Re: Gum problem(s)

From: Christina Z. Anderson ^lt;>
Date: 11/20/05-08:44:20 AM Z
Message-id: <001b01c5ede1$4b2026f0$566992d8@christinsh8zpi>

> Thirdly, some good or evil fairy in this house has stolen my Kosar. Thank
> goodness, dammit.
> Judy

Not thank goodness--I had to buy that damn book from for $135!
Sell it if you find it and fatten your children's inheritance.

I posted a number of years ago my "Kosar's
Top 10" that got hotly debated for a while on this list. I personally really
enjoyed reading more scientific info on colloid hardening, but, with gum,
for example, there are **so** many variables that get adjusted along the way
that some of the facts are points of interest in theory only.

Those of you who don't have $135, Kosar is posted again, below.

But I haven't yet found any pigment to spontaneously harden gum.

Katharine, in thinking about the humidity thing, when I moved back to MT and
went from 40-70%
indoor humidity down to 25%, I at the same time was switching my curves and
to match my curves to a standardized 6 minute exposure time while working
with PDN. So *theoretically* I cannot make any humidity judgments unless I
were to go back down South and use my new curves down there.

In *practice* my gum exposures have been consistently 5 to 6 minutes, and I
chose the 6 minute time up here in MT because it provides me with a deeper
colored gum layer (meaning thicker).

Furthermore, I also have chosen to use a 15% am di instead of 7% just for
the sole reason that it's easier for me to remember :) I just cut my
dichromate in half instead of trying to remember 1/4 tsp amounts--e.g. in 4
tsp I mix 1 tsp stock gum/pigment, 1 tsp plain gum, 1 tsp water, and 1 tsp
am di. It's a 1:1 mixture except the am di side of the 1:1 is cut in half
with water. With the less thick commerical gum arabics I replace that tsp of
water with gum arabic. That way it is much easier to coat--it doesn't
fisheye or streak.

The point being after that long, convoluted paragraph is, with different
curves, a 6 minute time now, and 15% am di all could theoretically point to
low humidity requiring longer exposure. I could try printing a an old neg
with 7% am di, too, here to compare...

1. Certain pigments may be found to react with dichromate causing
spontaneous insolubilization without any exposure. (this is probably the
source of why some pigments "don't work")
2. Ammonium dichromate at 15 degrees Celsius (59 F) is 30.8% soluble. At 30
degrees Celsius (86 F) it is 89% soluble! Thus, the method of not measuring
out dichromates and always keeping them in saturated solution is probably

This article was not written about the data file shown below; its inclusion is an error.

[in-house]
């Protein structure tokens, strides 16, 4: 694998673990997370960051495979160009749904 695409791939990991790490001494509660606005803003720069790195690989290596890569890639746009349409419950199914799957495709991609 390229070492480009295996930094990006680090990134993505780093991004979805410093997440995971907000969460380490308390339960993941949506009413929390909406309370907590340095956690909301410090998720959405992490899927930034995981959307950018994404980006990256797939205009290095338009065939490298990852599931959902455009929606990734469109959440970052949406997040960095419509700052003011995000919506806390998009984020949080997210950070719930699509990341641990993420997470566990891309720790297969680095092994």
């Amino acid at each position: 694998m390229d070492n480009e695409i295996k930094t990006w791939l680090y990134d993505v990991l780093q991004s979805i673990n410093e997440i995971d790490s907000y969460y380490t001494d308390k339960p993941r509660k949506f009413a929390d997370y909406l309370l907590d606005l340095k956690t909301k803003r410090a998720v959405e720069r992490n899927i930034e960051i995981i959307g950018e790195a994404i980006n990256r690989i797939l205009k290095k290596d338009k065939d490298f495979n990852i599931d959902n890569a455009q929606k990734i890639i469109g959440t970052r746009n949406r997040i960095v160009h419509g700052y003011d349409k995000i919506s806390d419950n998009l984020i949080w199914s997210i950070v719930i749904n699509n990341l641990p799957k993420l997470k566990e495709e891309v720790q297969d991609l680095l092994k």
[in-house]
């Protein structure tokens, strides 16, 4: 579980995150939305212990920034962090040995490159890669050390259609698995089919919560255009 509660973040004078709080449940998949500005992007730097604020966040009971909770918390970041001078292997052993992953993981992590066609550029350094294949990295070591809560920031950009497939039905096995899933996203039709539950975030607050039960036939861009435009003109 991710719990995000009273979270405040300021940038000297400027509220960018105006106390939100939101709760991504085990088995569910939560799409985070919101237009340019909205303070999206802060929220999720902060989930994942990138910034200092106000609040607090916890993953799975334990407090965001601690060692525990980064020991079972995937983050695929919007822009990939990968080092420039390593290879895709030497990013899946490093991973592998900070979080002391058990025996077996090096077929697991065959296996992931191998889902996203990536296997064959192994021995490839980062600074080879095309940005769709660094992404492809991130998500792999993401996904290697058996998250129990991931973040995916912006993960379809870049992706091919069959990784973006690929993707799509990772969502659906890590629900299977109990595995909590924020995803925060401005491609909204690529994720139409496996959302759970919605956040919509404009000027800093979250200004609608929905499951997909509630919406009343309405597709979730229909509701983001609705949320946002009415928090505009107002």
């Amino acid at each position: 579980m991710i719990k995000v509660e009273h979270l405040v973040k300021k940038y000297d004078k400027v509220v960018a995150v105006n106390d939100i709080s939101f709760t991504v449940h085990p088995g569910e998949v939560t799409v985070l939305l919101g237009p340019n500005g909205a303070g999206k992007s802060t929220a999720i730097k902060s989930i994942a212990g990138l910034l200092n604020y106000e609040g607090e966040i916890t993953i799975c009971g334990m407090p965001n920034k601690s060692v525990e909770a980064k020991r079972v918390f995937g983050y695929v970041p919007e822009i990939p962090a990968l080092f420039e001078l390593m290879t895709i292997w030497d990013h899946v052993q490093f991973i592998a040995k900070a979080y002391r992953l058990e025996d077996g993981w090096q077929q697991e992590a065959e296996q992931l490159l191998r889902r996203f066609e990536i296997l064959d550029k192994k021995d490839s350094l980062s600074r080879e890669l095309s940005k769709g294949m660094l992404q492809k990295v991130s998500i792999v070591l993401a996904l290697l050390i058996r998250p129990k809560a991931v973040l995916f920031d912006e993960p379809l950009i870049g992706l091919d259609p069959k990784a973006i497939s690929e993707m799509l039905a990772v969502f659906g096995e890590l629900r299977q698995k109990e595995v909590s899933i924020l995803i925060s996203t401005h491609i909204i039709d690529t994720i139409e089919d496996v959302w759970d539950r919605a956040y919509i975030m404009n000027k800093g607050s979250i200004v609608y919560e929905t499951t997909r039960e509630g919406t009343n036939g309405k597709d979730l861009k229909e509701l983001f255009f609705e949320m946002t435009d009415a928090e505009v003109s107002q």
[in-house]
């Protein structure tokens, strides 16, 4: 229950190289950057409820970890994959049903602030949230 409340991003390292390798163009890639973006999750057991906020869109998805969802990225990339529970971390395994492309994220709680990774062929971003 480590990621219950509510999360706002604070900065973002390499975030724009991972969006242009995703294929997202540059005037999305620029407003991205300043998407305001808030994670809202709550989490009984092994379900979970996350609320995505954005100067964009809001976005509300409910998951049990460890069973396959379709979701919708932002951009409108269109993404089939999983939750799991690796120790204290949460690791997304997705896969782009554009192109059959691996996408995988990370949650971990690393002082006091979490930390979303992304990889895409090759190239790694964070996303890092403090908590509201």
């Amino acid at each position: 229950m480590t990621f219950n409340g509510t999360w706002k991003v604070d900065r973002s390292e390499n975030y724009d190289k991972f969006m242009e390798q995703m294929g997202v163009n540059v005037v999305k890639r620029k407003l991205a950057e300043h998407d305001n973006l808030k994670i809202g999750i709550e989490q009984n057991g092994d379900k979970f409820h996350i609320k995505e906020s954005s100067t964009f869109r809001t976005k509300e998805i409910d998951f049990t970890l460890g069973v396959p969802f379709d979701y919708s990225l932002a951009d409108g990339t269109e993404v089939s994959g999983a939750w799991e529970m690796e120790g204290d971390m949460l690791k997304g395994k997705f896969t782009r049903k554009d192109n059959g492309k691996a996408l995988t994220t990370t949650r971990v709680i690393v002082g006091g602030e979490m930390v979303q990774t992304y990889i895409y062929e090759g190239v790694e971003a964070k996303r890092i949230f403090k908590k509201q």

not a good idea if temp varies greatly in your workplace.
3. Two reasons for am di's faster speed is its high solubility without
precipitating and its lower pH than either potassium or sodium dichromates.>
It is pH 4.5. 2.5% ammonium dichromate is the same speed, contrast, and
keeping quality as 3.5% potassium dichromate. In a comparison chart using
albumin, gum, and process glue, these are the comparative speeds of the
three dichromates: ammonium is 100/100/100 potassium is 20/46/65 and sodium>
is 28/100/100. Note the different speeds for the different colloids, except>
for ammonium dichromate.
4. Viscosity varies not only from batch to batch, but with age of gum, which
makes the sensitizing properties inconsistent.
5. PH, temperature, and moisture all affect printing speed.
6. Adding an alkali to the gum/dichromate mix: this changes it from orange>
to lemon yellow; if so much is added it is converted into a monochromate,
and the light sensitivity drops to 25%. The higher the pH of the layer, the>
longer the required exposure. Chromates, thus, are slower than dichromates.>
With added ammonia, you may start out with a high pH in solution, but due
to> the volatility of ammonia, it evaporates during drying and the pH of the
coated layer returns to a lower pH. If a solid alkali is used (sodium
hydroxide or carbonate) the alkalinity of the dried layer remains the same.>
The useful life of a sensitizing *solution* is greatly increased with
addition of ammonia. If pH is 8 or higher, deterioration of solutions is
practically nonexistent (note: not coated paper).>
7. Humidity: The presence of a certain amount of moisture in a coated and
dried layer is necessary for the hardening reaction. When dry, the moisture>
remaining varies with relative humidity. Completely dehydrated or fully
swollen coatings do not show any light sensitivity at all, but in between
the sensitivity is high when the humidity is high. Sensitivity doubles with>
increase of 30% humidity.
8. Paper will keep, coated, for even 70 days in the fridge, or 3 days at
room temp. If paper is dried at room temp high enough to dehydrate coating,>
dark reaction does not occur and consequently shelf life is very good.
9. Raise in temp increases rate of chemical reactions, and for each 10
degree centigrade raise there is a 3x dark reaction rate, if rH is
10. In there was the answer to my manganese sulfate question. Apparently
"back in the day" they added various things to the sensitizing solution to >
speed it up, and this was one (that didn't work). Cupric chloride added to>
dichromated glue increased its sensitivity 2-4x, with just 1/10 of a per
cent. The action that happened was to either promote the reduction of the di
ion to chromic ion, which then hardens the colloid, or to partially tan the
colloids themselves. All these methods have also been found to accelerate
the dark reaction. Thus it is not good to store these papers at> all.
Manganese sulfate was first suggested, but this did not improve the
sensitivity, but it was one additive that did not increase the dark
reaction. Copper sulfate and cobalt chloride were not as good. Other
sensitizer increasers were copper, cobalt, nickel, and rare earth salts.
Received on Sun Nov 20 08:47:34 2005

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